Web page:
Oncology OnTrack is used to navigate patients with any cancer type from screening to diagnosis, treatment and survivorship, interfaces with other programs and supports accreditations.
EQUICARE CS - Cancer Navigation and Survivorship

Equicare CS is recommended by the American College of Surgeons as a best practice for providing all three facets of continuum of care services and has been listed in the CoC’s Best Practices Repository.


Radiation therapy for DCIS did not increase risk for cardiovascular disease
Healio
Women who underwent radiation therapy for ductal carcinoma in situ of the breast demonstrated no additional risk for cardiovascular disease, according to results of a large population-based study presented at the Breast Cancer Symposium.
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Most breast cancer deaths occur in younger, unscreened women
U.S. News & World Report
New breast cancer research reveals a significant death rate among women under 50 who forgo regular mammograms and casts doubt on recent screening guidelines from a U.S. panel of experts. The findings support the merit of regular mammograms, especially for younger women, said study researcher Dr. Blake Cady, professor emeritus of surgery at Harvard Medical School and Massachusetts General Hospital in Boston. "I would propose that women start screening at age 40," Cady said. Younger women tend to have faster-growing, more aggressive tumors, experts say.
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Response-guided neoadjuvant chemo beneficial in breast cancer
MPR
For patients with early breast cancer, a response-guided neoadjuvant chemotherapy approach seems beneficial, according to a study published online in the Journal of Clinical Oncology.
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Deciding when to enter a palliative care unit
The New York Times
It’s a tough situation: you have a fatal condition. You require care beyond what family members can provide at home. But with a prognosis of more than six months to live, you are not ready for hospice care. And an intensive care unit is too, well, intense, to say nothing of expensive. So what do you do? Now there’s another option. Some hospitals are offering so-called palliative care units.
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Looking for similar articles? Search here, keyword BREAST CANCER.


Laser-guided surgery finds brain cancer's boundary
BBC
Laser-guided surgery could improve the odds of removing all of a brain tumor by clearly highlighting its edges, U.S. researchers say. Surgeons are cautious with brain tumors, as removing the surrounding tissue could lead to disability. A technique, reported in Science Translational Medicine, used a laser to analyze the chemistry of the tissue and show the tumor in a different color.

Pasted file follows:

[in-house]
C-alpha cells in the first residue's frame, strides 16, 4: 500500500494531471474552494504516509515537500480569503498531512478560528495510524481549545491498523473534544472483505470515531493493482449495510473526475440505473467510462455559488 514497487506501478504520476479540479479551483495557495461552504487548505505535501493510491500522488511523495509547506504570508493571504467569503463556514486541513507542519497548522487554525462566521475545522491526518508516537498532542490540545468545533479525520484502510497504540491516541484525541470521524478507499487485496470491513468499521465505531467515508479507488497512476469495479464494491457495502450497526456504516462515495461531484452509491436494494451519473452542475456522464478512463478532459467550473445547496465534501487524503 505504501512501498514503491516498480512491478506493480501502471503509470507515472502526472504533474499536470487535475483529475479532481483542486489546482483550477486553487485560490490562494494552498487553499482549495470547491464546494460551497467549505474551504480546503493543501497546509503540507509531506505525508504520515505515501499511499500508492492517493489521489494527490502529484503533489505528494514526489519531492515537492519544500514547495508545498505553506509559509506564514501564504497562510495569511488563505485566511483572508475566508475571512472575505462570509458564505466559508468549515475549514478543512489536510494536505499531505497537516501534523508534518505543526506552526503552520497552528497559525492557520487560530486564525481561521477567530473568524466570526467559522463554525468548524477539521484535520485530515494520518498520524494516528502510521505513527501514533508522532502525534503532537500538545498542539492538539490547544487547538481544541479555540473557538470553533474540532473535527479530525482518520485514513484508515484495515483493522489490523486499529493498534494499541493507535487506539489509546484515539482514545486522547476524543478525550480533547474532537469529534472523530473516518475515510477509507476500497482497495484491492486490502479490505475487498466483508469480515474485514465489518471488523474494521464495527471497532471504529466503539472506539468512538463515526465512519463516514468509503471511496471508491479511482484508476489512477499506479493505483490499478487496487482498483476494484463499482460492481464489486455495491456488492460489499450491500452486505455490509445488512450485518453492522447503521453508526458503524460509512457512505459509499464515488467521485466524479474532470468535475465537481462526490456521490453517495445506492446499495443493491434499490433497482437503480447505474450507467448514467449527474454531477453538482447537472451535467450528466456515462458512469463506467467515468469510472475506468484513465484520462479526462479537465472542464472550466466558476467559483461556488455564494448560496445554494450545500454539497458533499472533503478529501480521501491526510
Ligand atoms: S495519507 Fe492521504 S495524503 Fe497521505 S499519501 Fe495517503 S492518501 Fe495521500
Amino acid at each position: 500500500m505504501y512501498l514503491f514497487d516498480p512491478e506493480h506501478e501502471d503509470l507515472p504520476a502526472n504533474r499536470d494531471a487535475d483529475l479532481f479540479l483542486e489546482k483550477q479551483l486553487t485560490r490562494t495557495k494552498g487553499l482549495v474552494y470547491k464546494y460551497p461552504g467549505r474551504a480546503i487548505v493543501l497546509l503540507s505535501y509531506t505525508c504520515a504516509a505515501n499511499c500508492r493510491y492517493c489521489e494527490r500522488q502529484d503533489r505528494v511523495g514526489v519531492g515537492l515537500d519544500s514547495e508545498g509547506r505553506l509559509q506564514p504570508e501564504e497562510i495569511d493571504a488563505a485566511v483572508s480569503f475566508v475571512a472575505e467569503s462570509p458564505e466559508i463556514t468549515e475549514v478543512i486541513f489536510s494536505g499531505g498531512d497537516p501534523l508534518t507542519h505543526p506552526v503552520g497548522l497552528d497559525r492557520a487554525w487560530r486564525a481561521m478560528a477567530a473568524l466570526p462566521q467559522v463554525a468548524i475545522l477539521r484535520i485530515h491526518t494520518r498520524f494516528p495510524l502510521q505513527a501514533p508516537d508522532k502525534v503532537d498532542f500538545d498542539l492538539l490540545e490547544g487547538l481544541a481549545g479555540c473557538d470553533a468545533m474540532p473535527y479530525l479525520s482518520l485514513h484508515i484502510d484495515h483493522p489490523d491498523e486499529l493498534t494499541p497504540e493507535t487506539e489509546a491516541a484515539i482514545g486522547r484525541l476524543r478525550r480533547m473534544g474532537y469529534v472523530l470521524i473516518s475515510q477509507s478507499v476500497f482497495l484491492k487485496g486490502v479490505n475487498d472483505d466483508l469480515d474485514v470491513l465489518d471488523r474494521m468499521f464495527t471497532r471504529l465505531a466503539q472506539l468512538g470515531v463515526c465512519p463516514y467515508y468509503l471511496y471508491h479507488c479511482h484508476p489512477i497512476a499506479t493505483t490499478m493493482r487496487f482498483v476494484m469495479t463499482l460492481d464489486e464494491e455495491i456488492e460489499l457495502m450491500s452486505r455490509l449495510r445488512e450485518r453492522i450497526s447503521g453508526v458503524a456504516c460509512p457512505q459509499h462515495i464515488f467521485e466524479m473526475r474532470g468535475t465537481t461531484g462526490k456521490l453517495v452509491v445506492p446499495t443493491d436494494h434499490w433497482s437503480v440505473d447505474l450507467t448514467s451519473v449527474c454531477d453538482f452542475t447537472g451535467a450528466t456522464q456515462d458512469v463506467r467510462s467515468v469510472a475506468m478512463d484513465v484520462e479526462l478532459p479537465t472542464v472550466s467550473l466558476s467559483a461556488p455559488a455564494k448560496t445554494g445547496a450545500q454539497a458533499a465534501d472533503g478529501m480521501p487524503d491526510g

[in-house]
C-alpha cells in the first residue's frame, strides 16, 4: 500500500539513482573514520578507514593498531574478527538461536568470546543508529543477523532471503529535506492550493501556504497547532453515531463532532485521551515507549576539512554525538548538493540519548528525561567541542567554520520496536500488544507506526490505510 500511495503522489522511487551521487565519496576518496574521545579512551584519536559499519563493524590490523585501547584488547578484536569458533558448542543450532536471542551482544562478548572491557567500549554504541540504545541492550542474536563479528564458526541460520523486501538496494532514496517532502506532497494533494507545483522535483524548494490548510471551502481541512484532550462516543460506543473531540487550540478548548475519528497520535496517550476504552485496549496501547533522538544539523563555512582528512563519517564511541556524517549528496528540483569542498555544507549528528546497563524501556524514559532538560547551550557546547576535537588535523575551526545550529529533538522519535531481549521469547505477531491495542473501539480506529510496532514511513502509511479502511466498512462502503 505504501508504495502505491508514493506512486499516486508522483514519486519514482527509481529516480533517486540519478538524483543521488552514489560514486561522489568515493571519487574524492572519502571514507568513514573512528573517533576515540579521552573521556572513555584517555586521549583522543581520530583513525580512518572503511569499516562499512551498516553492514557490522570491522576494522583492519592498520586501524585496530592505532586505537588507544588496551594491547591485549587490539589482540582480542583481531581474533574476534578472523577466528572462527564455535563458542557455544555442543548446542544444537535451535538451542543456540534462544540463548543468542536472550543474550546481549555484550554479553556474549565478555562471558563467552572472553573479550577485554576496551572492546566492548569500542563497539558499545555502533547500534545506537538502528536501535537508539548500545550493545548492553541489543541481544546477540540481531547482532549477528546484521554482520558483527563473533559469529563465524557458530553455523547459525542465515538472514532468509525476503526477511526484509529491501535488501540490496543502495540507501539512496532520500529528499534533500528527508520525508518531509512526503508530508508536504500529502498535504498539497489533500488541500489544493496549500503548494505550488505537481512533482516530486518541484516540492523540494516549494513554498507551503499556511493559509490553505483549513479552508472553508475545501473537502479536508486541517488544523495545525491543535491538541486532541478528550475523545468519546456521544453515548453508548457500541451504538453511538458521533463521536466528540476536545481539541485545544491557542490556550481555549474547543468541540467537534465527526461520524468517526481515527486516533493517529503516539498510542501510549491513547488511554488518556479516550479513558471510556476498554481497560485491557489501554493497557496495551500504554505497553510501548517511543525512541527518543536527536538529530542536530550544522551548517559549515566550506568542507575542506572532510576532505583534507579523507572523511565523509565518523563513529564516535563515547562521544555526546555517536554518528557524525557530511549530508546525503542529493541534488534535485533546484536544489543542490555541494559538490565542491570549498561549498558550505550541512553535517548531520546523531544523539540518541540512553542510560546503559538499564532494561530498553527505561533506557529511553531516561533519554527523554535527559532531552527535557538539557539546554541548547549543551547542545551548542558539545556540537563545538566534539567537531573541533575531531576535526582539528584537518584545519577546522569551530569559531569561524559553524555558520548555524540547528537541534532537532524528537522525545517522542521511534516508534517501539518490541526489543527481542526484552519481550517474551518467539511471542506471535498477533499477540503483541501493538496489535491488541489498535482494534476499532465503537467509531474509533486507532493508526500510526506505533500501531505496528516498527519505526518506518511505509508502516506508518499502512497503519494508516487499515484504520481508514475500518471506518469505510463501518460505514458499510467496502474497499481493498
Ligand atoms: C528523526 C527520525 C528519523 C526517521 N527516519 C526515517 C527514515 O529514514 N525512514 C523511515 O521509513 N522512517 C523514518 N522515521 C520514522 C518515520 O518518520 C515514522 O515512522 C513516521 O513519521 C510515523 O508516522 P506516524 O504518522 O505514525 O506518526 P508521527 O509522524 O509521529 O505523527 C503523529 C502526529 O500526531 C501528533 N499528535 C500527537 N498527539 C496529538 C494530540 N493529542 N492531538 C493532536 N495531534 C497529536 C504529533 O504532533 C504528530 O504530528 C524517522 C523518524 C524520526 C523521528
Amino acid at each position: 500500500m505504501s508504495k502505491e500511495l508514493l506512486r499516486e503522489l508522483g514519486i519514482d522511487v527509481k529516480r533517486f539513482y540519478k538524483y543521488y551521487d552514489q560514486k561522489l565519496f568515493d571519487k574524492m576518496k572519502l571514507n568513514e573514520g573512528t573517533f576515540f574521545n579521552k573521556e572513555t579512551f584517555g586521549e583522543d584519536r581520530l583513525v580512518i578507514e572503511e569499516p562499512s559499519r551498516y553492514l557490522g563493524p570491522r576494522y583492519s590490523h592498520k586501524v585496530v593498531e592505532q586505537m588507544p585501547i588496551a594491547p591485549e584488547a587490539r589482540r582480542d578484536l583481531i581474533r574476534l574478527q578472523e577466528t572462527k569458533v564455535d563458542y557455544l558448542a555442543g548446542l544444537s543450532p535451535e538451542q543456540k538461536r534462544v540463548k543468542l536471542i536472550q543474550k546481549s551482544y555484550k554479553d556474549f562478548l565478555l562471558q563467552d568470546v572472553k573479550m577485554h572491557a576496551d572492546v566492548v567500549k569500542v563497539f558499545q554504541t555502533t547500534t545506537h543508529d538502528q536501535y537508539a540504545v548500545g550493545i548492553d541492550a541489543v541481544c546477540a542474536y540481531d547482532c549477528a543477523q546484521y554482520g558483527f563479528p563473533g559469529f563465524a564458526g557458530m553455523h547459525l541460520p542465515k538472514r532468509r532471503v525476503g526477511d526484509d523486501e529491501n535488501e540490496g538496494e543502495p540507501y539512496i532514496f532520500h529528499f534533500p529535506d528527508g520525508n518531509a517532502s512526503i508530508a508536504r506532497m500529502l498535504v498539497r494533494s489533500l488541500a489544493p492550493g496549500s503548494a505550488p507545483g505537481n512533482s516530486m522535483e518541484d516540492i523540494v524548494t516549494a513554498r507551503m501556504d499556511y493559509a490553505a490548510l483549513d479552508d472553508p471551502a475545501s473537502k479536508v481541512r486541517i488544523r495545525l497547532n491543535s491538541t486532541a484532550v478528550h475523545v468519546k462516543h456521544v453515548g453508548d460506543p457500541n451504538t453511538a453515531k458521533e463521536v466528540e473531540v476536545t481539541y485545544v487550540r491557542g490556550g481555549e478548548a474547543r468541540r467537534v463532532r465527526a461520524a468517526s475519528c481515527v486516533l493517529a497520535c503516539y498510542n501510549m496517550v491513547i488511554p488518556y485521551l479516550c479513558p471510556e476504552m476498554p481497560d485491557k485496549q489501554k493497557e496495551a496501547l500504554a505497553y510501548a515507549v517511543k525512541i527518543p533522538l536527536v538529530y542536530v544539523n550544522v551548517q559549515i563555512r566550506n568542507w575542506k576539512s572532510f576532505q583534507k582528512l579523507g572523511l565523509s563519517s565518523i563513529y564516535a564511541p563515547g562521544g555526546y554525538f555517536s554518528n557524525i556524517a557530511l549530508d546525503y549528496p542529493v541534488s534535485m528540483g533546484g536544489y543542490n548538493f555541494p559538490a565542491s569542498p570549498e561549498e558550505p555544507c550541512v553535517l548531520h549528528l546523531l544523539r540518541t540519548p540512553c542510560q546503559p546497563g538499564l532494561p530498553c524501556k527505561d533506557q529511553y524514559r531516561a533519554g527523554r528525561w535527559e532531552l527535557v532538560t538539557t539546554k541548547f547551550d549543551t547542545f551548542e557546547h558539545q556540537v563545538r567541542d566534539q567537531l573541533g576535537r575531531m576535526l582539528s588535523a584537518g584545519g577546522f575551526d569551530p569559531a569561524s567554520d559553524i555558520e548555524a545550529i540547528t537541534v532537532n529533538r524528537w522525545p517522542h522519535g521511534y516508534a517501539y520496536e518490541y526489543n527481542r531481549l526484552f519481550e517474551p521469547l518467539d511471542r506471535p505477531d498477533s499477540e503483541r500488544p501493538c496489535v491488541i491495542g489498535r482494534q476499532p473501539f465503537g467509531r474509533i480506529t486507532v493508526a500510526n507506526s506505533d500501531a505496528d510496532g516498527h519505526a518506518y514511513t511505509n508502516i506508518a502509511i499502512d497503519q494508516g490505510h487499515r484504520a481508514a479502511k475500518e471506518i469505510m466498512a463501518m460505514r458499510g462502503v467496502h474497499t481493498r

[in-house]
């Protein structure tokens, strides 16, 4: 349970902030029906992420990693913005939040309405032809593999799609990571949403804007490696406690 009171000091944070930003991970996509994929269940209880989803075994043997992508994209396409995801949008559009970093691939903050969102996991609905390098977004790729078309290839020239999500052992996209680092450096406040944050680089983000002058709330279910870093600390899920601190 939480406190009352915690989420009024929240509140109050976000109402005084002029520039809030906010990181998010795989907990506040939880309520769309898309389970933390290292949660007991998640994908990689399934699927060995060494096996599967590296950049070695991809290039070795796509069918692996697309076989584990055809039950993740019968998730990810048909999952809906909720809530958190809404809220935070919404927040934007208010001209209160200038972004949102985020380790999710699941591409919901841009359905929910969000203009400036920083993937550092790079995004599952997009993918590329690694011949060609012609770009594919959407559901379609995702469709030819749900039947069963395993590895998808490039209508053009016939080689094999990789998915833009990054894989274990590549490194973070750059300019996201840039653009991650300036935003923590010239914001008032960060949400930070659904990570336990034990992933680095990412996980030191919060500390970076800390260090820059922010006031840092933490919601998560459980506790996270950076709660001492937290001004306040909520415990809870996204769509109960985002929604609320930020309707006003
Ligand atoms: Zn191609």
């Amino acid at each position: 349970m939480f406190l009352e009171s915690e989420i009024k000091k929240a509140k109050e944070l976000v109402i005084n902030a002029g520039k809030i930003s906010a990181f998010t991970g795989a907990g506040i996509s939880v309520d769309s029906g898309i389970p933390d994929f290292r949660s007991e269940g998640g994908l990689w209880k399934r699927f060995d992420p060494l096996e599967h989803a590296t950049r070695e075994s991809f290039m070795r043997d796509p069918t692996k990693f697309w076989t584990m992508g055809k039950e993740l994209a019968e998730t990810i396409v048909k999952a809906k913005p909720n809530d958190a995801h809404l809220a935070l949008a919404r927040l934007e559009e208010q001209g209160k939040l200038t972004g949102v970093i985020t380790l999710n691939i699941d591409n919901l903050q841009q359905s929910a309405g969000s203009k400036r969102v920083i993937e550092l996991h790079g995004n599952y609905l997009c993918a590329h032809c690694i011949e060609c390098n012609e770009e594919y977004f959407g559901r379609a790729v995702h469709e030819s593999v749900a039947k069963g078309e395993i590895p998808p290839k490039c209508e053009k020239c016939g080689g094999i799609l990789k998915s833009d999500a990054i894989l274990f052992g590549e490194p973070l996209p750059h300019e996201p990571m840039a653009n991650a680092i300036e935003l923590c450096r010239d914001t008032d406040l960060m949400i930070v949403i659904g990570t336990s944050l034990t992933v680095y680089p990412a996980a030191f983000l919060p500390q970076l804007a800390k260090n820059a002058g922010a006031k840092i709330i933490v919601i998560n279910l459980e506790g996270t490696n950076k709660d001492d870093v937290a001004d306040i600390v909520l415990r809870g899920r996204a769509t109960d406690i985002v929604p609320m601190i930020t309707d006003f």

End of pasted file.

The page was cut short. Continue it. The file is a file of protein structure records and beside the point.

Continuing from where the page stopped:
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Cutting calories may improve response to cancer treatment
Oncology Nurse Advisor
Restricting calories for a defined period of time may improve the success of cancer treatment, according to new research. The study offers valuable new data on how caloric intake may play a role in programmed cancer cell death and in the efficacy of targeted cancer therapies. While previous studies suggest a connection between caloric intake and development of cancer, scientific evidence about the effect of caloric intake on the efficacy of cancer treatment has been rather limited to date.
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The CoC Brief

Colby Horton, Vice President of Publishing, 469.420.2601
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Andrew Plock, Content Editor, 469.420.2609  
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Disclaimer: The CoC Brief is a digest of the most important news selected for the American College of Surgeons Commission on Cancer from thousands of sources by the editors of MultiBriefs, an independent organization that also manages and sells advertising. The Commission on Cancer does not endorse any of the advertised products and services. Opinions expressed in the articles are those of the author and not of the American College of Surgeons and the Commission on Cancer.